In an era of declining income and stagnant wages, young adults have been struggling with a range of chronic health conditions.

And, according to a new report, many of them have dental care issues that are not easily addressed by regular dental care.

The study, released Tuesday by the non-profit, nonprofit, nonpartisan U.S. Dental Association, looked at the prevalence of cavities, the number of children ages 2 to 14 in emergency care and the number who were receiving non-medical care to treat dental conditions.

There are roughly 20 million people under age 25 in the U.T.A. who are at risk of having a dental emergency, the report found.

About 12 million people aged 15 to 64 are at a higher risk than that, with 9 million of them in emergency dentistry.

In emergency dental clinics, people are treated with medications that often do not help, or they may have been given incorrect information by dental professionals about the severity of the condition.

Dr. Eric Jarecki, director of the department of preventive dentistry at the University of Pittsburgh Children’s Hospital, said the findings show that the public is in the dark about the dangers of dental emergencies.

“Dental emergencies are a public health crisis that needs to be addressed,” he said.

“There are many people in the United States who have had their teeth affected because they didn’t take the proper steps to prevent the infection and cavities.

This is a crisis, and we need to make sure that we address it.”

While the report notes that most of the problems faced by young people are preventable, there is an alarming amount of misinformation about dental emergencies, experts said.

“The reality is, there’s no one-size-fits-all approach for prevention, but there are some strategies,” said Dr. Richard O’Leary, dean of the University at Buffalo School of Dentistry and the report’s lead author.

He added that there is a need to have the public aware of the importance of preventive dental care for dental hygiene and the importance in using dental hygiene products to reduce the risk of infection.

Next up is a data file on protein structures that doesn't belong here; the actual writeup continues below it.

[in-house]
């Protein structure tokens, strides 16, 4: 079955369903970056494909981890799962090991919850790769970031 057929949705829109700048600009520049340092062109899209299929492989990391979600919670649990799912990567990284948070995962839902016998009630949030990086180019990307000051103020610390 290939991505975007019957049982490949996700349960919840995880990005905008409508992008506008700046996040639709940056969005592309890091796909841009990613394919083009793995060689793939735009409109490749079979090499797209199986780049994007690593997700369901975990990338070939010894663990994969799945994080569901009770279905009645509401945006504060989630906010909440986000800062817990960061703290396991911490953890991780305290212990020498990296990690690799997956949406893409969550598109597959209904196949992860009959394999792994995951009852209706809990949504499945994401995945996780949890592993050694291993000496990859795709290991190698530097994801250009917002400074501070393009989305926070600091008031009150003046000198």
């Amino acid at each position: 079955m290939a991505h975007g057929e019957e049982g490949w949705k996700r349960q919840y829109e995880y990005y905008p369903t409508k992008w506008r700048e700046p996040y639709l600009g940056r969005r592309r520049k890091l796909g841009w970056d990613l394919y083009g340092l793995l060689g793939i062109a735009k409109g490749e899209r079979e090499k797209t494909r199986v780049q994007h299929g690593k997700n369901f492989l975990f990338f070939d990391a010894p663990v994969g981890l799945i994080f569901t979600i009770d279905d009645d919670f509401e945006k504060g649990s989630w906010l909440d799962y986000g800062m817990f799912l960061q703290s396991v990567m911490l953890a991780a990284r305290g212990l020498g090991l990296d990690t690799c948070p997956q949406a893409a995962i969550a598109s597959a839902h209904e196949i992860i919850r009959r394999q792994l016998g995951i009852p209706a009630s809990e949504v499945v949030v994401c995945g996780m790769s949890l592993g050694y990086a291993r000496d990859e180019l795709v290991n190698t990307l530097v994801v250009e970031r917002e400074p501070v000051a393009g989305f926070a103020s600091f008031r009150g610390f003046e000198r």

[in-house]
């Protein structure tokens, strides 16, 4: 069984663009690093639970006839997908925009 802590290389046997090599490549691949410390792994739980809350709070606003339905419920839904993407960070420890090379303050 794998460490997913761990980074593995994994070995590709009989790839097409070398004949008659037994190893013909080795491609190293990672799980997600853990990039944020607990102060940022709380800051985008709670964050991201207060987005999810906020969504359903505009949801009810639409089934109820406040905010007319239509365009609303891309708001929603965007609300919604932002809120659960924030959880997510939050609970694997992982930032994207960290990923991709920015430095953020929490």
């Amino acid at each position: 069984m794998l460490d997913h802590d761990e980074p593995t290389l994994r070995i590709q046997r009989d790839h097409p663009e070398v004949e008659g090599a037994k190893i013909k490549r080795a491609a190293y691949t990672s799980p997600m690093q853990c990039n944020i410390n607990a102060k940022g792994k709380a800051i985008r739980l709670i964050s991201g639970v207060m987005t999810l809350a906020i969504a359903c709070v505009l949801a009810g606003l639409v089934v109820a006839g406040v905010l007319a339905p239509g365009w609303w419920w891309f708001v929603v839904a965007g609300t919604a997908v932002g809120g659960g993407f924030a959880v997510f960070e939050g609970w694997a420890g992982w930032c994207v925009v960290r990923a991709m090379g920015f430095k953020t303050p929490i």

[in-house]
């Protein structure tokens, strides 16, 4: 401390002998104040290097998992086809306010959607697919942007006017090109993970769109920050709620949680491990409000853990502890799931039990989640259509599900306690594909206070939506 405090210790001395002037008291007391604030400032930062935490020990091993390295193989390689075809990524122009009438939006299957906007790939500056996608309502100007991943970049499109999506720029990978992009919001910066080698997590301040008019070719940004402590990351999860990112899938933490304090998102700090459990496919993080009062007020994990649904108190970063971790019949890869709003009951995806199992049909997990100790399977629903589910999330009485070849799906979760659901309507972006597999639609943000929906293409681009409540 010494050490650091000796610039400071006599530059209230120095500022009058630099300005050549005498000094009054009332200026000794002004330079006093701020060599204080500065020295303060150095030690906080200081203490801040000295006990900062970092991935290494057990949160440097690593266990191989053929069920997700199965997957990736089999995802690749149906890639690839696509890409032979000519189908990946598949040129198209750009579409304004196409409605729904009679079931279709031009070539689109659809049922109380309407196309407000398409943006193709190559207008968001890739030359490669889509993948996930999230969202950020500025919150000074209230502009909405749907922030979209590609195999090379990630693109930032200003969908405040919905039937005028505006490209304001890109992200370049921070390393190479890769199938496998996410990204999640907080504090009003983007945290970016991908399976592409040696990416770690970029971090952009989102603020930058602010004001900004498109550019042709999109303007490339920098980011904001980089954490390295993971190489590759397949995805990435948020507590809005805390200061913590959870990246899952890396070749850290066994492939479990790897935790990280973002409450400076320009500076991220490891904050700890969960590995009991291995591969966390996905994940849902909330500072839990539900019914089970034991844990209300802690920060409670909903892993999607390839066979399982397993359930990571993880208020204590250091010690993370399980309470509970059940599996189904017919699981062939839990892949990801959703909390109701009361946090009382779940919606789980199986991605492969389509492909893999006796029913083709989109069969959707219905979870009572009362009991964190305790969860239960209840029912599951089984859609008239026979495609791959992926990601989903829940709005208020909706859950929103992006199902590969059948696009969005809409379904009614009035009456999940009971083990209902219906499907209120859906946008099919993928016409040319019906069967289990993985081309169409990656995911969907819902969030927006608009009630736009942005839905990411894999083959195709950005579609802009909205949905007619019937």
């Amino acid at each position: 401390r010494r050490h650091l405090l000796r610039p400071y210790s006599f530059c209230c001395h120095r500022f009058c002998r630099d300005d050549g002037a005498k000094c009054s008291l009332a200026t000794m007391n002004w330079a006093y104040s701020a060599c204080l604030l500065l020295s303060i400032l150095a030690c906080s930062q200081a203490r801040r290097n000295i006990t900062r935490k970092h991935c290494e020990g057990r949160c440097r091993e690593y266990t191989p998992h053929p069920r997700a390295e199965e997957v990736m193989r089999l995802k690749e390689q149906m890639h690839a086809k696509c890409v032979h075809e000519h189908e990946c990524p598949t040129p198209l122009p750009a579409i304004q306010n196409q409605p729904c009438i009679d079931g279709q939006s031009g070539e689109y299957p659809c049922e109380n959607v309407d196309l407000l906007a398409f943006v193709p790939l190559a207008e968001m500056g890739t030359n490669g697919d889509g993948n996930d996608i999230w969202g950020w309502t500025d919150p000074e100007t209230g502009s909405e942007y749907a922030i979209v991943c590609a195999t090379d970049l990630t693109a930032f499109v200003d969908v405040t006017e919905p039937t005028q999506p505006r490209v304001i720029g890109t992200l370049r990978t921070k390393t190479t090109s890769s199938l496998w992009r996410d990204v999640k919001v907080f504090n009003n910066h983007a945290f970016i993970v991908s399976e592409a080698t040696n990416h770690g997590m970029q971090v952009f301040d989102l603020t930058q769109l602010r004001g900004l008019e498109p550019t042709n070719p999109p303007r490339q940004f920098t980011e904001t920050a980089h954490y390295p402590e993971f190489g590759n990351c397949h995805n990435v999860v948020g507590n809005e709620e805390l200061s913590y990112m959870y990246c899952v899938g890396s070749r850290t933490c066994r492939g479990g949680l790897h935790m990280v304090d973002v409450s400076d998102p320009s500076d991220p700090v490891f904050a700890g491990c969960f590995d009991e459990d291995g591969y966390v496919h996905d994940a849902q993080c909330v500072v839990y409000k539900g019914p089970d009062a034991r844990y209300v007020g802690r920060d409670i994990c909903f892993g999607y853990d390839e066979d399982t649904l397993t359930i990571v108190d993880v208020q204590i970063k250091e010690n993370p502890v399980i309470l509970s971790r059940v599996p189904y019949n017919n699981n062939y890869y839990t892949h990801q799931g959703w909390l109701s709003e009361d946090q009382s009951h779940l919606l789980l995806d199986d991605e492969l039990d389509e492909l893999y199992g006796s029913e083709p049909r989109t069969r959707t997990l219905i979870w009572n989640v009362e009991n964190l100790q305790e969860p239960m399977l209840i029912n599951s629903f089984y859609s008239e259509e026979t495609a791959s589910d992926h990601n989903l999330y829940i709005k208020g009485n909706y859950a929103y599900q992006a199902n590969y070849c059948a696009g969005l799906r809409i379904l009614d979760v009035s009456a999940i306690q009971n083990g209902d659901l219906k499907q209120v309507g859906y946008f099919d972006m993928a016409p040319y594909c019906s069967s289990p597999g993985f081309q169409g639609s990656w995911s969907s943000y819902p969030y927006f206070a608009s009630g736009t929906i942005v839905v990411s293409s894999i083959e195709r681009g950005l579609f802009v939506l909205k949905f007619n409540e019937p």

The report said that, while many of the dental problems are preventible, the overall problem of dental problems in the community is growing.

About half of the nation’s 1.2 million emergency dentists reported a dental crisis, with an additional 400,000 emergency dentist visits, the study found.

About 10 million Americans were in emergency treatment for a dental condition in 2015, according the report.

Dr. John DeCarlo, a dentist who served on the panel, said that although emergency denticians are often reluctant to share information about dental problems, that can change when people become aware of it.

“When people understand what a crisis is, it can help them to see a dentist, to have a dentist check up on them, and to get a referral,” he told ABC News.

Dr DeCarline said it is critical for the public to get information on dental emergencies so that they can make healthy dental decisions.

“There are things that can be done to make dentists and dentists get back to work, and then there are things you can do to help prevent dental emergencies,” he added.

It’s not just the numbers that are increasing, DeCarllo said, but the frequency of the emergencies.

“This is going to be the big story for a long time.”

The American Dental Foundation, which has been pushing for more awareness of dental emergency care, said its mission is to provide a national platform for the profession to raise public awareness of the dangers.